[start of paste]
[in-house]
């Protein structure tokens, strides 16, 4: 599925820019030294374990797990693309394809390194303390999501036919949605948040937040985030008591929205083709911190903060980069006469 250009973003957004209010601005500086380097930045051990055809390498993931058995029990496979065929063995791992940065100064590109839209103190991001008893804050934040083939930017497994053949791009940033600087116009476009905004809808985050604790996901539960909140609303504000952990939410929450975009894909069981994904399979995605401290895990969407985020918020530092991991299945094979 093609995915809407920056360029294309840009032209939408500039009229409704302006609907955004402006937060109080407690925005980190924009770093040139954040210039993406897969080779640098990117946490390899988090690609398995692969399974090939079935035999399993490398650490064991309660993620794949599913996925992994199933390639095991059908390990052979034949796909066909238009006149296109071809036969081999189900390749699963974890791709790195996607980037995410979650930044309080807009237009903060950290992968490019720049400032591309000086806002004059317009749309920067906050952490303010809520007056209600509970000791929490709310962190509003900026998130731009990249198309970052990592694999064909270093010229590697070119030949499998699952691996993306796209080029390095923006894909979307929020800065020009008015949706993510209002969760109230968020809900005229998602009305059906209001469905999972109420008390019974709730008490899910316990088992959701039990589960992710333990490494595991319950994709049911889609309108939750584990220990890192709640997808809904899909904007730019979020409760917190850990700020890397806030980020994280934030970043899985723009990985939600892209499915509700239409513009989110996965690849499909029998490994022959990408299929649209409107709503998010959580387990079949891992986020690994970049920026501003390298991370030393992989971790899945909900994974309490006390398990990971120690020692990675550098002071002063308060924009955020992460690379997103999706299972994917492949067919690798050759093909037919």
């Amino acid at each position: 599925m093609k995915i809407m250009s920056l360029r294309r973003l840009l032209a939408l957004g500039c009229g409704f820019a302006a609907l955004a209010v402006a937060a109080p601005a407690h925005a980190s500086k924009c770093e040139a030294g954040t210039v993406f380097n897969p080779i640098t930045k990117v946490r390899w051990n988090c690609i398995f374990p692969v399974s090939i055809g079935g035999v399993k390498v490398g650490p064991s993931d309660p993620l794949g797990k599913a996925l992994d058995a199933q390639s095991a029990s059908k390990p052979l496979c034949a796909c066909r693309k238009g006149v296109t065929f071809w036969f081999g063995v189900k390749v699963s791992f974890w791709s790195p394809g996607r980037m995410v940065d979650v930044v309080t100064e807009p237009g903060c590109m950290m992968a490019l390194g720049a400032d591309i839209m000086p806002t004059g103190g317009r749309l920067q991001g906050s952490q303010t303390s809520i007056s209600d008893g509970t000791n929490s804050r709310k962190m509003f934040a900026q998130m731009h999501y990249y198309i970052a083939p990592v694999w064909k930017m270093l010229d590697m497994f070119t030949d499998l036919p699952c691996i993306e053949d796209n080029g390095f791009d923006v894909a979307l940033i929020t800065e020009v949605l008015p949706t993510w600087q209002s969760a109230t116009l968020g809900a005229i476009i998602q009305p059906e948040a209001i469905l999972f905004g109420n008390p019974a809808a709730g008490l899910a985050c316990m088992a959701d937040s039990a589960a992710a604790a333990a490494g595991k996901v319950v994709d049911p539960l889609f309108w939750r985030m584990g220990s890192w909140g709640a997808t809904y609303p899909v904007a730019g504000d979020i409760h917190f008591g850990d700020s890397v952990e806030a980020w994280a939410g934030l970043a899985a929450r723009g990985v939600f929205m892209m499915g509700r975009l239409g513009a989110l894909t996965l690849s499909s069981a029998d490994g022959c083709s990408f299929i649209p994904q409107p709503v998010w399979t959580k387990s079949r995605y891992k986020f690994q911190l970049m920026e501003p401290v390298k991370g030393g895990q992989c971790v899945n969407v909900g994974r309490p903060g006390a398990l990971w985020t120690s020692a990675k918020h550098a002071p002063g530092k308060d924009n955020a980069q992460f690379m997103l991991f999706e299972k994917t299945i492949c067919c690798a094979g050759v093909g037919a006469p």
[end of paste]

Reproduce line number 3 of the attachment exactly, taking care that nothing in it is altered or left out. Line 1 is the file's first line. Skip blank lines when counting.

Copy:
């Amino acid at each position: 599925m093609k995915i809407m250009s920056l360029r294309r973003l840009l032209a939408l957004g500039c009229g409704f820019a302006a609907l955004a209010v402006a937060a109080p601005a407690h925005a980190s500086k924009c770093e040139a030294g954040t210039v993406f380097n897969p080779i640098t930045k990117v946490r390899w051990n988090c690609i398995f374990p692969v399974s090939i055809g079935g035999v399993k390498v490398g650490p064991s993931d309660p993620l794949g797990k599913a996925l992994d058995a199933q390639s095991a029990s059908k390990p052979l496979c034949a796909c066909r693309k238009g006149v296109t065929f071809w036969f081999g063995v189900k390749v699963s791992f974890w791709s790195p394809g996607r980037m995410v940065d979650v930044v309080t100064e807009p237009g903060c590109m950290m992968a490019l390194g720049a400032d591309i839209m000086p806002t004059g103190g317009r749309l920067q991001g906050s952490q303010t303390s809520i007056s209600d008893g509970t000791n929490s804050r709310k962190m509003f934040a900026q998130m731009h999501y990249y198309i970052a083939p990592v694999w064909k930017m270093l010229d590697m497994f070119t030949d499998l036919p699952c691996i993306e053949d796209n080029g390095f791009d923006v894909a979307l940033i929020t800065e020009v949605l008015p949706t993510w600087q209002s969760a109230t116009l968020g809900a005229i476009i998602q009305p059906e948040a209001i469905l999972f905004g109420n008390p019974a809808a709730g008490l899910a985050c316990m088992a959701d937040s039990a589960a992710a604790a333990a490494g595991k996901v319950v994709d049911p539960l889609f309108w939750r985030m584990g220990s890192w909140g709640a997808t809904y609303p899909v904007a730019g504000d979020i409760h917190f008591g850990d700020s890397v952990e806030a980020w994280a939410g934030l970043a899985a929450r723009g990985v939600f929205m892209m499915g509700r975009l239409g513009a989110l894909t996965l690849s499909s069981a029998d490994g022959c083709s990408f299929i649209p994904q409107p709503v998010w399979t959580k387990s079949r995605y891992k986020f690994q911190l970049m920026e501003p401290v390298k991370g030393g895990q992989c971790v899945n969407v909900g994974r309490p903060g006390a398990l990971w985020t120690s020692a990675k918020h550098a002071p002063g530092k308060d924009n955020a980069q992460f690379m997103l991991f999706e299972k994917t299945i492949c067919c690798a094979g050759v093909g037919a006469p």